Thanks

  13. Have you thought about using the EDM process for making a metal version?
    That process can make some nice, really small holes. Just a thought.

  14. I knew I have seen this red anodized nozzle somewhere!
    Own a Trotec as well.. maybe you should reach out to them and request a share from each laminar-flow-nozzle they sell.;-)

  15. Do you think it might also be possible to simply create a drop in plug that fits within the existing nozzle? That would make manufacturing and retro-fitting a very simple process.
    Just wondering…

  16. This is so cool! I’m curious about the air source. Are you using the common silver air pump or a compressor? If a compressor what PSI do you set the nozzle air too? I’ve seen somewhat similar cut comparisons with higher PSI air assist, but maybe with a laminar flow designed nozzle like this the PSI/air flow rate requirement for clean cuts is lower? Thanks!

    • Yes, we use an external air compressor and typically run at 30 psi (though we run one laser at 20). I actually see the biggest difference at higher psi, since the extra pressure is actually being utilized where with the stock nozzle it just makes the air more turbulent. We haven’t tested with the internal air compressor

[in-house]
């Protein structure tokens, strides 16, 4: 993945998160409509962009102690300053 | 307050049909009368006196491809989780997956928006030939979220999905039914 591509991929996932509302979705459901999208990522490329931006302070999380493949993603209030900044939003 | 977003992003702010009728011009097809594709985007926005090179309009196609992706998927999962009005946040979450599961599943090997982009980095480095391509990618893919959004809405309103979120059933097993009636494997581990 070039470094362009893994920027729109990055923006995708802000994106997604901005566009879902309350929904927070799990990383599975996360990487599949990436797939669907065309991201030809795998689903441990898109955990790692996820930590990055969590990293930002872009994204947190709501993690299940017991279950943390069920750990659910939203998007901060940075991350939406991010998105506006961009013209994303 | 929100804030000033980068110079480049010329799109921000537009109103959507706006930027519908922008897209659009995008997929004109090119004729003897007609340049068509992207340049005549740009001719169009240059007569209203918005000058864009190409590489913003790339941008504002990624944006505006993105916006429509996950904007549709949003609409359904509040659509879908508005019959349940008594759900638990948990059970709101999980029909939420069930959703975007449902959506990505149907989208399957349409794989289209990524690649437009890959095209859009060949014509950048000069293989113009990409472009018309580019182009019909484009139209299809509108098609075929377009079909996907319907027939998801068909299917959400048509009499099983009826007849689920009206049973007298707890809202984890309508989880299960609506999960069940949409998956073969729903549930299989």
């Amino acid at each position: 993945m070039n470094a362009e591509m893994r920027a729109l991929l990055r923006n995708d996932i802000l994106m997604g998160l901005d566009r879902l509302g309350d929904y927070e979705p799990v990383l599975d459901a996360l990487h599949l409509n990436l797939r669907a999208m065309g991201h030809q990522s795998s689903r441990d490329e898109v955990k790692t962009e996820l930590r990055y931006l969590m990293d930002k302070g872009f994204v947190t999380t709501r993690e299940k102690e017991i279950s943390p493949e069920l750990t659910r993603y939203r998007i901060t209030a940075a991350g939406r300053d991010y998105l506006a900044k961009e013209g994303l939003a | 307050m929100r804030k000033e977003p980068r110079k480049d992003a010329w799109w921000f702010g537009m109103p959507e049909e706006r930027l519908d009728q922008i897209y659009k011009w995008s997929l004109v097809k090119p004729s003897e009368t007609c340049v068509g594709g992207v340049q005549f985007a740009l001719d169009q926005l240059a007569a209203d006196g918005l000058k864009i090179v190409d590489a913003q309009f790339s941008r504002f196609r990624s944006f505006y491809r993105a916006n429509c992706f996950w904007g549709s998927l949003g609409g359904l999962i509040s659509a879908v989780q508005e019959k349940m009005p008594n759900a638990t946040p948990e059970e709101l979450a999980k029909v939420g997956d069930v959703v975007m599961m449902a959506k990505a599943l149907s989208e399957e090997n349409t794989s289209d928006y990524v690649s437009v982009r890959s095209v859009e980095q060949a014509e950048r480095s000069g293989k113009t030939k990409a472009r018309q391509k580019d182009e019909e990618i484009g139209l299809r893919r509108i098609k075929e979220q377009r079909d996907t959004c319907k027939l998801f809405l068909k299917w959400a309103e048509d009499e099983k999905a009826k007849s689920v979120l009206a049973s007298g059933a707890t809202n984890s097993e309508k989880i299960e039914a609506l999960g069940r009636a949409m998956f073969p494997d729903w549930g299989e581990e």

• I am making the assumption that you have an air hose that connects to the air nozzle. How do you keep the air hose out of the way of the incoming laser beam from the CO2 chamber?

        Do you have problems with it kinking up or knocking into the stuff you are laser cutting? How do you manage this hose?

  17. Looking forward to hearming more about this, and a chance to try any STLs that might be published on my K40. And thanks for the patent refs, they were very interesting reading.

  18. this is a great thing. A friend of mine has a 3D-Printer and I would like tot try it out on my 50W Chinese CO2 Laser. Is there any possibilitie to get that file from you? Many thanks and all the Best – Thomas

  19. Very interesting ! I wonder how much of the effect is due to the nozzle being closer, with opening more restricted, and how much is due the change in air flow though. It would be interesting to print another one without the “flow linearization” holes and compare results.